by Colleen White
Technology and literature can make strange bedfellows. In our world of limited leisure time, the rise of one can feel like it comes at the expense of the other.
But a recent crop of apps and tech is looking not to take away from literature, but rather enhance the reading experience. As gamification inserts itself into more aspects of our life, a few intrepid groups are finding ways to merge literature and technology in creative (and super cool) ways.
1. Poetry Genius/Lit Genius
Remember the first time you looked up song lyrics on Google and had that “holy crap, that’s what they’re singing about” moment? Well, the brilliant minds behind Rap Genius have taken that model to the page. Poetry Genius lets you explore tricky lines and hidden meanings through Wikipedia-style community entries. Cooler still, many poems feature pretty great dramatic readings. And if that’s not enough to keep you entertained, they’re building out the same feature for literature and classic novels. So. Much. Content.
2. Shakespeare Pro
Fans of the bard, rejoice! While there are tons (and tons and tons) of apps dedicated to the work of Shakespeare, the Shakespeare Pro app is one of the most comprehensive. With full text of all works (and “doubtful works”), including synopsis and reviews, Shakespeare Pro will give you all the info you could possibly need.
The website also features this gem of a review, brilliant in its brevity:
Available: iOS, Android
3. Shakespeare’s Sonnets
Hear me out; while this is the second Shakespeare-centric app on the list, I promise you it’s worth its own mention. Rather than trying to tackle the entire massive collection of works, this app has chosen to do one thing really well. It gives historical and cultural background, full text, and notes that you’d expect from a Shakespeare app, but the best part is the collection of videos of the sonnets read by Shakespearian actors, experts, and researchers.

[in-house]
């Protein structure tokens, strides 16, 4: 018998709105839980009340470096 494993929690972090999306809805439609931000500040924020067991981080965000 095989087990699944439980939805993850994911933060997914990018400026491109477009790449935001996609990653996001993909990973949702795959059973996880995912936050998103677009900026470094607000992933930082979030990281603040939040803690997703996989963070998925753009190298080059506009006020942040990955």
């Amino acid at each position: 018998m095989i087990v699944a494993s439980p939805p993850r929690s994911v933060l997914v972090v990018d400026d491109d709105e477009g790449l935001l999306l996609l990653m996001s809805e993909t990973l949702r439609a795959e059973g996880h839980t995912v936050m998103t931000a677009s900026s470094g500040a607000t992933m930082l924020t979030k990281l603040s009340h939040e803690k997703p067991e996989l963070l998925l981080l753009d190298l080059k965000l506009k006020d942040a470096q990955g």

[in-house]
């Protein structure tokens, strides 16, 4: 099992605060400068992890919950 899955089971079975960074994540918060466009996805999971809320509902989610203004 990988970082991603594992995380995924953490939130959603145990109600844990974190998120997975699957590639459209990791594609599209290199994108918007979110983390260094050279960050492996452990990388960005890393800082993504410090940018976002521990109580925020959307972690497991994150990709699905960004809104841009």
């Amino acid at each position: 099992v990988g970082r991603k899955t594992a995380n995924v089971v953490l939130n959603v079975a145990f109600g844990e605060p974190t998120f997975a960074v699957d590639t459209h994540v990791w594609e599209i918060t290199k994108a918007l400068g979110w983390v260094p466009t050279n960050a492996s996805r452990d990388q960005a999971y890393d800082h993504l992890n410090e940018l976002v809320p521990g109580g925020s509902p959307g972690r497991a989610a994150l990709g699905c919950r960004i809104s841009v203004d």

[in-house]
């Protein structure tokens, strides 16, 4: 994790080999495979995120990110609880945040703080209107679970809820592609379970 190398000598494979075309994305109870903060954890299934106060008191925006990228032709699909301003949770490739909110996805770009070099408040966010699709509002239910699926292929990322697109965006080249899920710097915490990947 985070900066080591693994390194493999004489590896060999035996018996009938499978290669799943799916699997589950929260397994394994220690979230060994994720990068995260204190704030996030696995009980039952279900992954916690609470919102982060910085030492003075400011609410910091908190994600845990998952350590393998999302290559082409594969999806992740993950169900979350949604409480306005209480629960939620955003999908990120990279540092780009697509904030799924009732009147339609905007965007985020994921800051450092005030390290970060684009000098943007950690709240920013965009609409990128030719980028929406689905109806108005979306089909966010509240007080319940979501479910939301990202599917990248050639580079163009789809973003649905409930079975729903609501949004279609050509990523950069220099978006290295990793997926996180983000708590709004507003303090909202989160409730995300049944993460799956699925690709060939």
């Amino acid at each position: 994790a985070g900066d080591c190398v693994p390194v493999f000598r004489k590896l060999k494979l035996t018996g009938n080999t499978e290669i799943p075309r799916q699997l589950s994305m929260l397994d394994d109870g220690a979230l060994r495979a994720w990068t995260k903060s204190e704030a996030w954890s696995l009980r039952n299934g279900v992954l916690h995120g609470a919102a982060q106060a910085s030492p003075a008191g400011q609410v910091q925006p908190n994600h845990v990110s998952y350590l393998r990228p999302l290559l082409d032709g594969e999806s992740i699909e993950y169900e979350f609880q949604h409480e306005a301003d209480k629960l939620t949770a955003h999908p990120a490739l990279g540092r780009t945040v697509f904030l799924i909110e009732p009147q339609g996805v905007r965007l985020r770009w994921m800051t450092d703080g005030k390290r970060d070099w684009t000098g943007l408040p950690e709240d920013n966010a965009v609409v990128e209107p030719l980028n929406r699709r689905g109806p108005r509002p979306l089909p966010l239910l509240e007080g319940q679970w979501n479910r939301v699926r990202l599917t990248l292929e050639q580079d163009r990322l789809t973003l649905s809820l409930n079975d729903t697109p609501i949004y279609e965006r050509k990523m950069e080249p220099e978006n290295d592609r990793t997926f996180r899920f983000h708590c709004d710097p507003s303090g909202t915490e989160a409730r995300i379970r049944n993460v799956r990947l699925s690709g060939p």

4. The Waste Land
T.S. Eliot’s works are the focus of this immersive app. With annotations, a filmed performance, and celebrity readings (including Viggo Mortensen and Alec Guinness…which is weird and awesome), it’s clear a lot of time and money went into developing The Waste Land. For serious poetry fans, the app offers the opportunity to engage with Eliot and poke around the language and style of the enigmatic poet.
5. Jack Kerouac’s On the Road
This app from Penguin Books shows how one of the newest trends in literature – amplified editions – can be done really well. Along with the text, the app offers a huge collection of materials about the life and times of Kerouac, tributes to On the Road from the artists it influenced, and an incredible interactive map of the routes taken on the road trips. Best of all, with the option to hide annotations as you read, the app can be as interactive or unobtrusive as you choose.
Less literature than literary tourism app, JoyceWays is an immersive look at Dublin through the text of Joyce’s masterpiece Ulysses. Laden with facts, readings, maps, photos, and videos, JoyceWays looks to serve as your guide through Dublin as it was in 1904. While excellent no matter the location, this app is best enjoyed in the streets of Dublin, where you can do a bit of field research on the 15 pubs Joyce mentions and create your own “Authenticity Ratio”.
Honorable Mention – JoyceStick
It’s still in development and so can’t be included in this list, but the team that designed JoyceWays is working on a new “immersive Virtual Reality experience”, and it looks really freaking cool. I’ll keep you posted on when this will launch, but in the meantime, be sure to check out the website.